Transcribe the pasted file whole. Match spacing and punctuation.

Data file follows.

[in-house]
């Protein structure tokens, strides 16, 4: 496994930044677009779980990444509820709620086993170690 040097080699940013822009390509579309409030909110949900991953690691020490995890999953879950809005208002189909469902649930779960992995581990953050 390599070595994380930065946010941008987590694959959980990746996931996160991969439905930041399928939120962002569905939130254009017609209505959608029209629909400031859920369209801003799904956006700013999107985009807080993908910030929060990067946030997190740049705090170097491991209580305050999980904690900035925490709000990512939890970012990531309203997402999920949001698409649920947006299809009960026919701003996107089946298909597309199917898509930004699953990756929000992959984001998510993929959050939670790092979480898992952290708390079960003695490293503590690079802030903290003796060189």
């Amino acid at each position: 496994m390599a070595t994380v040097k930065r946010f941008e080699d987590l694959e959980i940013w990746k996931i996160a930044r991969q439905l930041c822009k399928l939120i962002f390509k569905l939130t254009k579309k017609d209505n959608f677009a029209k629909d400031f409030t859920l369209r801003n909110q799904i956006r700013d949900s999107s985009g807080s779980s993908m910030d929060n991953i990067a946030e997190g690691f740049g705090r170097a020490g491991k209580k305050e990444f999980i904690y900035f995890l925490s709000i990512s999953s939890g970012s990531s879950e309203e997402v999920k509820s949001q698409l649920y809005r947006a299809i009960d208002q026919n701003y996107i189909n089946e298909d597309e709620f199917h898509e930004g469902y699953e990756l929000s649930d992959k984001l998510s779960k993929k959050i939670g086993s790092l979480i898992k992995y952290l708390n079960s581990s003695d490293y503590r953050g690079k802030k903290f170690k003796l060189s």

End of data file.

[in-house]
């Protein structure tokens, strides 16, 4: 496994930044677009779980990444509820709620086993170690 040097080699940013822009390509579309409030909110949900991953690691020490995890999953879950809005208002189909469902649930779960992995581990953050 390599070595994380930065946010941008987590694959959980990746996931996160991969439905930041399928939120962002569905939130254009017609209505959608029209629909400031859920369209801003799904956006700013999107985009807080993908910030929060990067946030997190740049705090170097491991209580305050999980904690900035925490709000990512939890970012990531309203997402999920949001698409649920947006299809009960026919701003996107089946298909597309199917898509930004699953990756929000992959984001998510993929959050939670790092979480898992952290708390079960003695490293503590690079802030903290003796060189």
């Amino acid at each position: 496994m390599a070595t994380v040097k930065r946010f941008e080699d987590l694959e959980i940013w990746k996931i996160a930044r991969q439905l930041c822009k399928l939120i962002f390509k569905l939130t254009k579309k017609d209505n959608f677009a029209k629909d400031f409030t859920l369209r801003n909110q799904i956006r700013d949900s999107s985009g807080s779980s993908m910030d929060n991953i990067a946030e997190g690691f740049g705090r170097a020490g491991k209580k305050e990444f999980i904690y900035f995890l925490s709000i990512s999953s939890g970012s990531s879950e309203e997402v999920k509820s949001q698409l649920y809005r947006a299809i009960d208002q026919n701003y996107i189909n089946e298909d597309e709620f199917h898509e930004g469902y699953e990756l929000s649930d992959k984001l998510s779960k993929k959050i939670g086993s790092l979480i898992k992995y952290l708390n079960s581990s003695d490293y503590r953050g690079k802030k903290f170690k003796l060189s």